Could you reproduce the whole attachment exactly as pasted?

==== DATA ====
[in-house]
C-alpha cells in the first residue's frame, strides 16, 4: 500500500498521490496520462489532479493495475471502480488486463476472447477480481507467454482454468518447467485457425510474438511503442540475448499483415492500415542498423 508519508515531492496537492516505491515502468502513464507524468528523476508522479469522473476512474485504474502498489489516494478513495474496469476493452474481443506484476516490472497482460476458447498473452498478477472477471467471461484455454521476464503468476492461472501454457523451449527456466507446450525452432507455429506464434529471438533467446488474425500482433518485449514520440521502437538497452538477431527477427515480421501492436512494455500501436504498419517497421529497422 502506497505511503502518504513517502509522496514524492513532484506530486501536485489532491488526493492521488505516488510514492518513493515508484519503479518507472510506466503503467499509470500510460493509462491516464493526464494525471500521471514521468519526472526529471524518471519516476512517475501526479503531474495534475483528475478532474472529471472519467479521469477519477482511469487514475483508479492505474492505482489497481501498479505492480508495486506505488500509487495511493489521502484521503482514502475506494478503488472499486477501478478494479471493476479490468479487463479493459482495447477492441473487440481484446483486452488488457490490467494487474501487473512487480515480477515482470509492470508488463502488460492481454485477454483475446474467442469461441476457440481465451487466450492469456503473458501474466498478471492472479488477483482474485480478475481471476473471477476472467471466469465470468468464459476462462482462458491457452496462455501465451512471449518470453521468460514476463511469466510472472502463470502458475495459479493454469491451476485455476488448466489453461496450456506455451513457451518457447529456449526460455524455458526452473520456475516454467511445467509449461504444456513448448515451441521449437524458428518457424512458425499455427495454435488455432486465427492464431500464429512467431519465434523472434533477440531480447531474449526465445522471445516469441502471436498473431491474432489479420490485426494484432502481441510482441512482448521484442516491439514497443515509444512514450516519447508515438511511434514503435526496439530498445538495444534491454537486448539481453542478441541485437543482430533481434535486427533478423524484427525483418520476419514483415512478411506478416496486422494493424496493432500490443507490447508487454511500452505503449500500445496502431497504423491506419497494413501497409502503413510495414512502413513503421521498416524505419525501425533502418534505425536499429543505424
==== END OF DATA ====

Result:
[in-house]
C-alpha cells in the first residue's frame, strides 16, 4: 500500500498521490496520462489532479493495475471502480488486463476472447477480481507467454482454468518447467485457425510474438511503442540475448499483415492500415542498423 508519508515531492496537492516505491515502468502513464507524468528523476508522479469522473476512474485504474502498489489516494478513495474496469476493452474481443506484476516490472497482460476458447498473452498478477472477471467471461484455454521476464503468476492461472501454457523451449527456466507446450525452432507455429506464434529471438533467446488474425500482433518485449514520440521502437538497452538477431527477427515480421501492436512494455500501436504498419517497421529497422 502506497505511503502518504513517502509522496514524492513532484506530486501536485489532491488526493492521488505516488510514492518513493515508484519503479518507472510506466503503467499509470500510460493509462491516464493526464494525471500521471514521468519526472526529471524518471519516476512517475501526479503531474495534475483528475478532474472529471472519467479521469477519477482511469487514475483508479492505474492505482489497481501498479505492480508495486506505488500509487495511493489521502484521503482514502475506494478503488472499486477501478478494479471493476479490468479487463479493459482495447477492441473487440481484446483486452488488457490490467494487474501487473512487480515480477515482470509492470508488463502488460492481454485477454483475446474467442469461441476457440481465451487466450492469456503473458501474466498478471492472479488477483482474485480478475481471476473471477476472467471466469465470468468464459476462462482462458491457452496462455501465451512471449518470453521468460514476463511469466510472472502463470502458475495459479493454469491451476485455476488448466489453461496450456506455451513457451518457447529456449526460455524455458526452473520456475516454467511445467509449461504444456513448448515451441521449437524458428518457424512458425499455427495454435488455432486465427492464431500464429512467431519465434523472434533477440531480447531474449526465445522471445516469441502471436498473431491474432489479420490485426494484432502481441510482441512482448521484442516491439514497443515509444512514450516519447508515438511511434514503435526496439530498445538495444534491454537486448539481453542478441541485437543482430533481434535486427533478423524484427525483418520476419514483415512478411506478416496486422494493424496493432500490443507490447508487454511500452505503449500500445496502431497504423491506419497494413501497409502503413510495414512502413513503421521498416524505419525501425533502418534505425536499429543505424